Forty per cent of women in Pakistan face various forms of harassment on the internet, with most complaints made related to harassment on Facebook, a recent report by the Digital Rights Foundation (DRF) has revealed.
A staggering 72% of women in the country have no awareness about the cyber crime laws dealing with online harassment on the internet, including social media sites like Facebook, Twitter, etc, stated Pakistan’s “first quantitative research study on online violence”.
The study presents a comprehensive picture of women’s experiences and usage patterns on the internet, digital literacy as well as awareness about cyber crime laws related to online harassment among women.
The report is based on data collected during 17 sessions conducted across Pakistan under the Hamara Internet, a campaign by DRF to create awareness about internet rights among women and tackling online harassment. It identifies the different forms of and states possible reasons behind online harassment, besides suggesting remedies to tackle the increasingly common problem.
The study states that 79% of the respondents use technological devices regularly, 48% own smartphones while the majority of 67% use Facebook regularly. Of the total participants, 25% said they were aware of the terms and conditions of different social media sites, while 51% do not understand the terms and conditions completely.
Identifying the issue of absence of women from public spaces, the report laments “the fact that women do not see themselves as owners of online spaces is a recurring problem. The prevalent feeling of insecurity amongst such a large sample of women points to the hostility that they face in these spaces.” This was translated in figures too, which showed most of the respondents, i.e., 35%, said that they have put up very little personal information on the internet while 6% said that a lot about them is available on the internet. Of the total respondents, 70% of the women said they are afraid of putting up their own photos online fearing misuse of pictures.
The research identified various forms of harassment as: hate speech, doxxing (leaking or publishing an individual’s personally identifiable information), accessing and dissemination of private data without consent, cyber bullying and harassment and cyberstalking.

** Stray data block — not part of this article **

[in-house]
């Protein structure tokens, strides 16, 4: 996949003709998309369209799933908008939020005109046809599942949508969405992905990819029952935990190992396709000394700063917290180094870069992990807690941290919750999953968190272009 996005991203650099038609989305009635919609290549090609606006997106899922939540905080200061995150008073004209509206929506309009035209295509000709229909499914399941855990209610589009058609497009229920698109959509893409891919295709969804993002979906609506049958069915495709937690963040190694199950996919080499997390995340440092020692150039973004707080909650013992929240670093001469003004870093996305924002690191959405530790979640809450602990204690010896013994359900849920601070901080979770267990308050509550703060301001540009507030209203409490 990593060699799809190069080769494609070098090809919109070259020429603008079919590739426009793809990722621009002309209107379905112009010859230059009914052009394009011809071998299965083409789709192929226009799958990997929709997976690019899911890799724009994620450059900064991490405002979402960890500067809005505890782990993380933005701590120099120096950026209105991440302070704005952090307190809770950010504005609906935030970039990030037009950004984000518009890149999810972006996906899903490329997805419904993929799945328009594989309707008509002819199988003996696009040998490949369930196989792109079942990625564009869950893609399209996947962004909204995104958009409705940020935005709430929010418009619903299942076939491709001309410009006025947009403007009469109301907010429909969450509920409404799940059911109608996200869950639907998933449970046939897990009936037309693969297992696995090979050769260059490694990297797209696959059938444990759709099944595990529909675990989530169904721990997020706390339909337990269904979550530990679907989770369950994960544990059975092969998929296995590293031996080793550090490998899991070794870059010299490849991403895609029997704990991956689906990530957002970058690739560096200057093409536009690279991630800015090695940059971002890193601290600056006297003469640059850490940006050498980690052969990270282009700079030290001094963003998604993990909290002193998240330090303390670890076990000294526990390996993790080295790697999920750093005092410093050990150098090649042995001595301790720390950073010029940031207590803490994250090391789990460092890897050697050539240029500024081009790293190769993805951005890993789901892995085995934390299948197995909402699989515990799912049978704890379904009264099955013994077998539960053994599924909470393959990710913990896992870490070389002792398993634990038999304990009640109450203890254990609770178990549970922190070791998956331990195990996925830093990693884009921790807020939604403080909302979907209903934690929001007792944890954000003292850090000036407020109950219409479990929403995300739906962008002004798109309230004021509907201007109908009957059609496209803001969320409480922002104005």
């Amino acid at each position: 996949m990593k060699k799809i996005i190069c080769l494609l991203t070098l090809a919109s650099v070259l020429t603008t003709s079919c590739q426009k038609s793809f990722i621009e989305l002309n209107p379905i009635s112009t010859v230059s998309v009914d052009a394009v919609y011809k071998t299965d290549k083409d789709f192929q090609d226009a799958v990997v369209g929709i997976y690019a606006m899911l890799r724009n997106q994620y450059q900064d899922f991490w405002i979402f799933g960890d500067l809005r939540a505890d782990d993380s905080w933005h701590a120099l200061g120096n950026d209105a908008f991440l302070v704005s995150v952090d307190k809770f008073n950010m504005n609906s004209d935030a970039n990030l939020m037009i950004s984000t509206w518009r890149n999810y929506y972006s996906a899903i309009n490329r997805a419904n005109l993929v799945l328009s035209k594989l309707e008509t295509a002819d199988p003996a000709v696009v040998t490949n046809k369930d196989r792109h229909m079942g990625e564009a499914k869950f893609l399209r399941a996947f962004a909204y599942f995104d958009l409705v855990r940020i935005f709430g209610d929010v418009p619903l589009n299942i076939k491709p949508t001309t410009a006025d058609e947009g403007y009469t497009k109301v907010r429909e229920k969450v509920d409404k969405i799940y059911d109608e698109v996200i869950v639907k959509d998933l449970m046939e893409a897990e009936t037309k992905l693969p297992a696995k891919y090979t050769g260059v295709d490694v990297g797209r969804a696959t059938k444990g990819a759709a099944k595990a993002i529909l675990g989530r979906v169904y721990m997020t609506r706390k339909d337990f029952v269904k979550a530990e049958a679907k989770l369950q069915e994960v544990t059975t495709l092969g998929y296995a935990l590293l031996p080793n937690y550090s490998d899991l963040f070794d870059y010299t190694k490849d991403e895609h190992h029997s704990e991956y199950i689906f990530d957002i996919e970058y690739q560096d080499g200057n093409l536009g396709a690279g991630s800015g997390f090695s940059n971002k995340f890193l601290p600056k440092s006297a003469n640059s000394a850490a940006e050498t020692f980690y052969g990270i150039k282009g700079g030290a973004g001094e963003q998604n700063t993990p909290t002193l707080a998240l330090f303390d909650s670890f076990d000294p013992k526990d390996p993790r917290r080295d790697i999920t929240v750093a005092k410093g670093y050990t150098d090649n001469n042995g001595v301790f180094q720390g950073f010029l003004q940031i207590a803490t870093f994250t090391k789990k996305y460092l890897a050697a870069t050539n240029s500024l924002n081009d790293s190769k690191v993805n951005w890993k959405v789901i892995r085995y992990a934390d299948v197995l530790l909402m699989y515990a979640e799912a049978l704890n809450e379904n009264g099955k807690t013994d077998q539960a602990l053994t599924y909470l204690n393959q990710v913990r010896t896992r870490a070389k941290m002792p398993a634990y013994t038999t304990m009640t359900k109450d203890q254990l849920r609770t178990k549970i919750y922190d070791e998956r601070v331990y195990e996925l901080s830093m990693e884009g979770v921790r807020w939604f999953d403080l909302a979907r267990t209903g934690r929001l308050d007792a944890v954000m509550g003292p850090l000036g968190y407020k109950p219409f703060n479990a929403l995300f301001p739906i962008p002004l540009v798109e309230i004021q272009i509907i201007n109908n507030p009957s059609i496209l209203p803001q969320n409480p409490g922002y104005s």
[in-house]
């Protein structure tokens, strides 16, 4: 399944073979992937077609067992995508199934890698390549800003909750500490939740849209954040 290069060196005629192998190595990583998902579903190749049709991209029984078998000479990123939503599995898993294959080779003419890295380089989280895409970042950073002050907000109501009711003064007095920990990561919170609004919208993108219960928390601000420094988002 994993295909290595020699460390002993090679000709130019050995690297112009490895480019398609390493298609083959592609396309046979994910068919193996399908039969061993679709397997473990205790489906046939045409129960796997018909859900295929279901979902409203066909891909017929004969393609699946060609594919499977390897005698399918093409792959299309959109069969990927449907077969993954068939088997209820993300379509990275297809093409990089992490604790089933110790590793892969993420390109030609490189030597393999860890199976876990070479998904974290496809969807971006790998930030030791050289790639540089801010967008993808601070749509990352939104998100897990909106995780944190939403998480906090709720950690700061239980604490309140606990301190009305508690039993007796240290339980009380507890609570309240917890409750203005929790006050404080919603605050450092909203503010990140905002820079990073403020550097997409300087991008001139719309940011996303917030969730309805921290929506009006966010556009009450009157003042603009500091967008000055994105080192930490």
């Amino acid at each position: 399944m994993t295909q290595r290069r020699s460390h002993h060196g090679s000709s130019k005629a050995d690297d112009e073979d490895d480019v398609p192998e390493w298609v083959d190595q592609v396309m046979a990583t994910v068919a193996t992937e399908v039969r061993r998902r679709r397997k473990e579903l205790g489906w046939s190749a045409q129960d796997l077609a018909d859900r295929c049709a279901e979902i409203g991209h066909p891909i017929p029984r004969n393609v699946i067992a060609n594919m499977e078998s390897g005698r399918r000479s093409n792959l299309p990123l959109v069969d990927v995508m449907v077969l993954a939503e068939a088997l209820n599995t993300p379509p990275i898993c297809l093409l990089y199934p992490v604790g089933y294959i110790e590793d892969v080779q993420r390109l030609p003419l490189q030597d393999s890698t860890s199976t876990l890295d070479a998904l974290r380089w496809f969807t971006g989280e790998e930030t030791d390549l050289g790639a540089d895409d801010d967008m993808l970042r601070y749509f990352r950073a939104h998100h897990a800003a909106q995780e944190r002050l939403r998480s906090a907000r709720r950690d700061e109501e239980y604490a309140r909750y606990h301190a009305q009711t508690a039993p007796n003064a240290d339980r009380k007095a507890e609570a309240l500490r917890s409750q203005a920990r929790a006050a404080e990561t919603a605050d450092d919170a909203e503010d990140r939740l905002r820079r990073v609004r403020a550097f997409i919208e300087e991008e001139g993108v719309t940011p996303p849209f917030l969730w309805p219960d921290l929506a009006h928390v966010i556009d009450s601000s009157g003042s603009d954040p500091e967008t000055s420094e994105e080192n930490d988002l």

Asked about their views about as to what constitutes harassment, 33% of the participants said ‘misusing someone’s online data’, 20% thought ‘calling someone offensive and abusive things in the comments sections of Facebook posts or websites’ was harassment, while ‘getting into contact with someone’s family or friends and disclosing their personal photos and information’ was the response of 18% of the participants. Another 15% said ‘threatening someone with physical violence for their views’ constituted harassment and 14% said it was to ‘access someone’s email or online accounts without their permission’.
Facebook and WhatsApp were “at the heart of many cases of harassment”, with women facing stalking, harassment and online violence mostly on Facebook. The numbers came close to those of the Federal Investigation Agency (FIA), the report said.
“The Federal Investigation Authority (FIA) has stated that in 2015 only five per cent of cases of harassment were reported and followed by legal action of any kind. The authority has also separately pointed out that during 2015 around 3,000 crimes were reported, and 45% of these consisted of women being targeted on social media,” read the study.
When asked if they would report online harassment to the authorities, 11% of the women said that they or their acquaintances did not think reporting online harassment to the FIA would help, while 70% said neither they nor anyone they knew had reported online harassment to the FIA.
“A follow up question required the respondents to state whether the law enforcement agency was helpful when they or anyone they knew did report. Of the participants who answered this question, a disturbing 53% said that it wasn’t helpful at all, while 47% said that it was,” the study said.
Asked why they did not report harassment, 45% of women said they felt ashamed to do so, while 47% thought that they feared their complaints will not be taken seriously, and 9% consider it a waste of time.
The research argues that online violence and stalking of women should be seen as an extension of violence against women in other spaces in the society. “…online violence encompasses and is encompassed by offline socio-cultural issues such as domestic abuse and sexual harassment, and it is further buttressed and aggravated by factors that prevent women from exercising their right to justice, such as lack of familial support and ineffective platforms that can ensure redress,” it says.
“In my opinion, it’s important to aggressively work to raise awareness around the laws to empower people to control how they want to experience the online spaces. Perpetrator gets away with their actions because the victim is scared to report the harassment to the LEAs. One important reason for this is the victim blaming they face when they choose to report the online violence they experience. Steps are needed to be taken to ensure the safety the women and other marginalised groups deserve online,” said founder and director of DRF.
The report suggests various recommendations to internet service providers, government and law enforcement agencies to ensure effective handling of the issue. These include educating women about online platforms and cyber security, ensuring appropriate laws and their effective implementation, addressing the root cause, i.e. gender-based violence, and maintaining figures and data on the matter.